Monday, November 26, 2012
Winnie the Pooh Cake
Yes, I am aware that this is a pretty goofy name for the cake that is not even shaped as the character it is named after. But what can I do - this is exactly the name it has been known under, recipe passed around from home baker to home baker in Russia. It is obvious that the name is a nod to the honey that is used in the cake layers.
In fact, "honey cakes" were all the rage in the 1990s in the former Soviet Union. Again, honey is one of those ingredients that is easily available and relatively cheap, but when used in the cake dough that is cooked over double boiler before being baked, it gives the cake a distinct, strong but pleasant flavor.
I have tested this recipe on various Americans in my life and, unlike some Russian recipes (ahem, pickled herring with boiled beets, anyone?) it translates well to American tastes. There are countless variations of the "honey cake" recipe. This particular version uses only a small amount of honey, unlike some, and has more filling (whipped cream + sour cream) than most.
The resulting cake is moist, soft and creamy. It is important to let it sit in the refrigerator at least overnight to allow the cake layers, which become dry and brittle once they cool, to absorb the moisture from the filling and become tender.
I have added cream cheese frosting to the recipe because it is firm enough to give the cake an attractive outside layer but it is really optional. If you do not care too much about the appearances, you can simply reserve some of the cream filling and use that to frost the sides and top of the cake.
Winnie the Pooh Cake
For cake layers
4 tablespoons (50 gram) butter
1 cup sugar
2 tablespoons honey
1 teaspoon baking soda
2 tablespoons vodka (optional)
1/2 teaspoons salt
3 cups flour
2 cups heavy whipping cream
1/2 cups sugar
3 cups sour cream
1 tablespoon vanilla extract
1 8-oz (226 gram) package cream cheese, softened but cool
2 tablespoons butter, softened but cool
1 cup powdered sugar
Preheat oven to 375F (190C). Line three large baking sheets with parchment paper. Prepare a 9-inch bottom from a tart pan or spring form pan to use as a template.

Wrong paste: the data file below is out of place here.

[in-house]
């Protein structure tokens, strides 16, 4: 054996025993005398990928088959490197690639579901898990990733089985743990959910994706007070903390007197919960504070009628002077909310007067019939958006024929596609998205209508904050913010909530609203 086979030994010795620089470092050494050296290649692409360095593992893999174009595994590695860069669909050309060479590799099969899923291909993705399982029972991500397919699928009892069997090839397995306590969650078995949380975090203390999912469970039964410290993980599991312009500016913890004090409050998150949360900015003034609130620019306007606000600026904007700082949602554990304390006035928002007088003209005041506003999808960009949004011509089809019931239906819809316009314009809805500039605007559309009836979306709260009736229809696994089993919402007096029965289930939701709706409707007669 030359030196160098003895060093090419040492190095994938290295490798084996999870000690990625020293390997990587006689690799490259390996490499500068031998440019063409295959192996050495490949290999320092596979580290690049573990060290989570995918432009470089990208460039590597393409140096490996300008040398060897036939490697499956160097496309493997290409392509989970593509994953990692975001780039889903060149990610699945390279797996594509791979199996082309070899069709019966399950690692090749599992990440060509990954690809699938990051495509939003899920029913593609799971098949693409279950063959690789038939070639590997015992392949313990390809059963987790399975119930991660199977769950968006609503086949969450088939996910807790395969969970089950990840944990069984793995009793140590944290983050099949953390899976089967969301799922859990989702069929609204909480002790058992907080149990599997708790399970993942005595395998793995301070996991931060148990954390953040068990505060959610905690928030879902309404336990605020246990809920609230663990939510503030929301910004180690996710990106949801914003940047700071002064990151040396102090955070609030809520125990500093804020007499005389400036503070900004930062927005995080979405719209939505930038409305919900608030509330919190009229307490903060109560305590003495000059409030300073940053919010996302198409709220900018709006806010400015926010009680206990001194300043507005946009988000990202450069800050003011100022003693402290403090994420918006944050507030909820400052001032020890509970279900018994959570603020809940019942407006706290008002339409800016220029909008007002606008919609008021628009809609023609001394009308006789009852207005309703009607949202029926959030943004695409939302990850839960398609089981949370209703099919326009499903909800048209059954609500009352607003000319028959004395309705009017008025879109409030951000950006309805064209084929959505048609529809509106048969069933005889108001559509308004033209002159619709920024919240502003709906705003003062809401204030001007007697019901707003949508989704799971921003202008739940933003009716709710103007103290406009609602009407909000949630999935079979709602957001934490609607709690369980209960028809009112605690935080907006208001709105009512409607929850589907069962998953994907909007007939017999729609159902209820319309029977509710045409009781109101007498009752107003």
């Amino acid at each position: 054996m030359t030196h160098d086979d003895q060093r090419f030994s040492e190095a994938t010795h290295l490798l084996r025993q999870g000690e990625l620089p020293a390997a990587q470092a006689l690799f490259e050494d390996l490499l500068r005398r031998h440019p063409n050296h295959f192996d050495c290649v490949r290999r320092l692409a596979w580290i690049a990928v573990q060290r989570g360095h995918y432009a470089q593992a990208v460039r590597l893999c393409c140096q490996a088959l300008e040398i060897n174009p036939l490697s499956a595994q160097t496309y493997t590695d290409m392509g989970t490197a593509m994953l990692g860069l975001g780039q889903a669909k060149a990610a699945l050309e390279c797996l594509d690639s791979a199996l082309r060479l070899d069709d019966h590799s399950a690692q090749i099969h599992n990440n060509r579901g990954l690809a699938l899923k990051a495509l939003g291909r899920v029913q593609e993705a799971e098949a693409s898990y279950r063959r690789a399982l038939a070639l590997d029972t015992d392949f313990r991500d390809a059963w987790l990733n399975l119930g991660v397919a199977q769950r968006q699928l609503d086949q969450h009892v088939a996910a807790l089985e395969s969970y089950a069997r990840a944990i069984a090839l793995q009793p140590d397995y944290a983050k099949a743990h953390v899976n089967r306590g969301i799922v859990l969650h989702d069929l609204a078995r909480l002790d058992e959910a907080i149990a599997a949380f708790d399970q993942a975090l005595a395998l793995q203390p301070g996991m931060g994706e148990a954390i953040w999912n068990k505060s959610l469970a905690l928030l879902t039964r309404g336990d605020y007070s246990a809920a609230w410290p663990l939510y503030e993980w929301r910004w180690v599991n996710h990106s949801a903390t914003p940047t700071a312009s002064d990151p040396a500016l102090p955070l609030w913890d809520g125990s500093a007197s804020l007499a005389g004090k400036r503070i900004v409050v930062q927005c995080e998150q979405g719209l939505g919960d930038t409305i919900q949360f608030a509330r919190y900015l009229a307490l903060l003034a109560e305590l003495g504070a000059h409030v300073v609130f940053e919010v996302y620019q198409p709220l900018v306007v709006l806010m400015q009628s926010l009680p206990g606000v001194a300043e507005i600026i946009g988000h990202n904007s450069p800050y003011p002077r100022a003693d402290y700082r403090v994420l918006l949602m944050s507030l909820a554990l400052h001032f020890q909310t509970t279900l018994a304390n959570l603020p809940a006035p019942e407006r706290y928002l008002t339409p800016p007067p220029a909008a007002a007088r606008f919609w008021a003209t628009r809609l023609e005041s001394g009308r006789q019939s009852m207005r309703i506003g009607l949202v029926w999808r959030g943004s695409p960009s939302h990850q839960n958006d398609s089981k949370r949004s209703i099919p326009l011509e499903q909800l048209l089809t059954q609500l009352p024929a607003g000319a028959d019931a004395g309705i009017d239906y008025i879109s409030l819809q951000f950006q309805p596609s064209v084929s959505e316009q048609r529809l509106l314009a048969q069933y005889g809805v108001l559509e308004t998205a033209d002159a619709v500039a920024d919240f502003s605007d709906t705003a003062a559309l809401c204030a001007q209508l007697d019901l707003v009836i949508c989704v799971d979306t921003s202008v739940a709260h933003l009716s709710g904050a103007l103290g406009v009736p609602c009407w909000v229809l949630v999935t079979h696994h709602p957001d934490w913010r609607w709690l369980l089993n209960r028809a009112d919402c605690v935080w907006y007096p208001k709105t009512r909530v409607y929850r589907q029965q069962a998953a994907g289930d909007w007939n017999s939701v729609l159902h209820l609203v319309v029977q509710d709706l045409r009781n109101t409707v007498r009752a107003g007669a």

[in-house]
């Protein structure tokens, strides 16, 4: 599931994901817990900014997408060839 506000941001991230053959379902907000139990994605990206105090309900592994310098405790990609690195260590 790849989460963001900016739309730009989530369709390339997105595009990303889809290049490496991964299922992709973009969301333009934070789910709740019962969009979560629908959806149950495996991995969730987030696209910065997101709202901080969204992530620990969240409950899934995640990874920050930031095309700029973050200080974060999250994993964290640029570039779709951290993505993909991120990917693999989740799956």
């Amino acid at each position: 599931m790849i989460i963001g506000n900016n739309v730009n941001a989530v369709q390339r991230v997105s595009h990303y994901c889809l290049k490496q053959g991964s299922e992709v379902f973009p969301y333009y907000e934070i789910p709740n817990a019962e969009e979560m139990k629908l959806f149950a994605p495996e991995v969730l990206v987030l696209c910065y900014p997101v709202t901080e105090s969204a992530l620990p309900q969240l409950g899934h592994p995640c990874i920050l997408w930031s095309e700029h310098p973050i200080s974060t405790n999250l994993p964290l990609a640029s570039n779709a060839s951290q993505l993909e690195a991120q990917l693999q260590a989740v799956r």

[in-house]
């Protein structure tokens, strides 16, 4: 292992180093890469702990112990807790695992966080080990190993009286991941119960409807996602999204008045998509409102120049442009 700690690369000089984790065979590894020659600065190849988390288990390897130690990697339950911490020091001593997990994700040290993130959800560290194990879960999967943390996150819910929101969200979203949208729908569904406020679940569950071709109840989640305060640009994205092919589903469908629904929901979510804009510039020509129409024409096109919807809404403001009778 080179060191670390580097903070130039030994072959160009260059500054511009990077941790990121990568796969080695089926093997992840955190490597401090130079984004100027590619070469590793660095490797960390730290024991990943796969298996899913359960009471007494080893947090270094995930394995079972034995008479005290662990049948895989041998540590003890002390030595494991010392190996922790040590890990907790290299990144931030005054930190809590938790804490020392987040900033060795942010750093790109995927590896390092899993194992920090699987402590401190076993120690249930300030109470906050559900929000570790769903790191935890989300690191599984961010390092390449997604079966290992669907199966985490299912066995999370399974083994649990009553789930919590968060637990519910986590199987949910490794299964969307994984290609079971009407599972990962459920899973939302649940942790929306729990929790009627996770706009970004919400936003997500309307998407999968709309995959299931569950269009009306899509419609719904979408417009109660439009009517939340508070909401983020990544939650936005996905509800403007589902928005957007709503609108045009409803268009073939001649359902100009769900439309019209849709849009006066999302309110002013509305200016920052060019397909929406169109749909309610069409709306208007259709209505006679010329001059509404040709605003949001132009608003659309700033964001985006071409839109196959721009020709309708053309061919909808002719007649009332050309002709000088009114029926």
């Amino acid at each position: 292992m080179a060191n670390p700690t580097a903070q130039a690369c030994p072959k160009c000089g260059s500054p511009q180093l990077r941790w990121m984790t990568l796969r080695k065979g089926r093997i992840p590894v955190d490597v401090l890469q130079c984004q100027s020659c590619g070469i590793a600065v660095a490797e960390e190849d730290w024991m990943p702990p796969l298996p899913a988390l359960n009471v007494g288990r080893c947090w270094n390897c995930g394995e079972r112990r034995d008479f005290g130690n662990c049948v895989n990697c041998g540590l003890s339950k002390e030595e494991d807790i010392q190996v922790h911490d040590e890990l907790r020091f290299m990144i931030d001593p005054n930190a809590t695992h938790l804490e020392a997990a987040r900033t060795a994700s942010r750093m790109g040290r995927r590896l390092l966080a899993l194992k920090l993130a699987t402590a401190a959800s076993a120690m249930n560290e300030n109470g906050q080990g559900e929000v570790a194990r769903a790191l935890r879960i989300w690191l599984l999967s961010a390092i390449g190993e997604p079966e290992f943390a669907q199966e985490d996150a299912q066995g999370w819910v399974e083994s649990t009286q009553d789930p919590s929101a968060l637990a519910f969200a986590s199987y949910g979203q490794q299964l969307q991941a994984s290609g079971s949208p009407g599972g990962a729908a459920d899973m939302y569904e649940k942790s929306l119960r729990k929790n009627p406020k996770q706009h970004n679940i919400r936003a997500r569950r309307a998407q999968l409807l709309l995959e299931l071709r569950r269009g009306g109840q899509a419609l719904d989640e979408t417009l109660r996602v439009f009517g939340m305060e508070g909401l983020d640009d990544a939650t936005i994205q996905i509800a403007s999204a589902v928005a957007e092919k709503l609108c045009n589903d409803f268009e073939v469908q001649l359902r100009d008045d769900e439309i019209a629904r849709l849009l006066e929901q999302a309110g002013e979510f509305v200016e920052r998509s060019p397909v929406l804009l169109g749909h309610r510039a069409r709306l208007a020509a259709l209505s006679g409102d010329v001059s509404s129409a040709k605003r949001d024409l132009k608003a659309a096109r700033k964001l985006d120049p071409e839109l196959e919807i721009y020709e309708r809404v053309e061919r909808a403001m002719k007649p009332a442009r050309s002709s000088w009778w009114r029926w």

I do not have a proper double boiler so I use an improvised one: I find a large pot and a metal bowl that matches in diameter to be placed on top of the pot. I bring water to boil in the pot and cook the cake dough in the bowl on top.
Melt butter in the double boiler. Add sugar, eggs, honey, soda, vodka and salt. Whisking constantly to avoid cooking the eggs (I use an electric hand mixer) heat the mixture 5 minutes. Add 2 cups flour, heat 4 more minutes, stirring. The dough will become elastic and "stretchy." Remove from heat, mix in the remaining 1 cup flour (be careful as the dough will be hot). Knead a few times until dough is smooth, then shape into 8 balls.
Roll each ball into a circle that is a little larger in diameter than the 9-in template. Fold into quarters or drape over rolling pin to transfer to baking sheet. Bake until golden brown, about 3 minutes. Watch closely as the cake layers burn quickly.
While the first layer is baking, roll out the second and transfer to baking sheet.
Remove the baked cake layer from the oven and, while it is still warm, use the template and a sharp knife to cut a circle. Be careful with the hot baking sheet. Transfer the cut layer to rack and cool completely. Repeat with remaining layers, reserving the cut off pieces. After all the layers are baked, bake the cut off pieces on baking sheet about 5 minutes, cool completely and crush. Use the crumbs for decorating the cake if desired.
Make filling: whip cream with sugar to stiff peaks, mix in vanilla and sour cream until combined. Use filling to layer between the cake layers. Refrigerate at least 12 hours or overnight.
Make cream cheese frosting: whip cream cheese, butter and powdered sugar until fluffy. Frost the sides and top of the cake. Decorate with reserved crumbs if desired.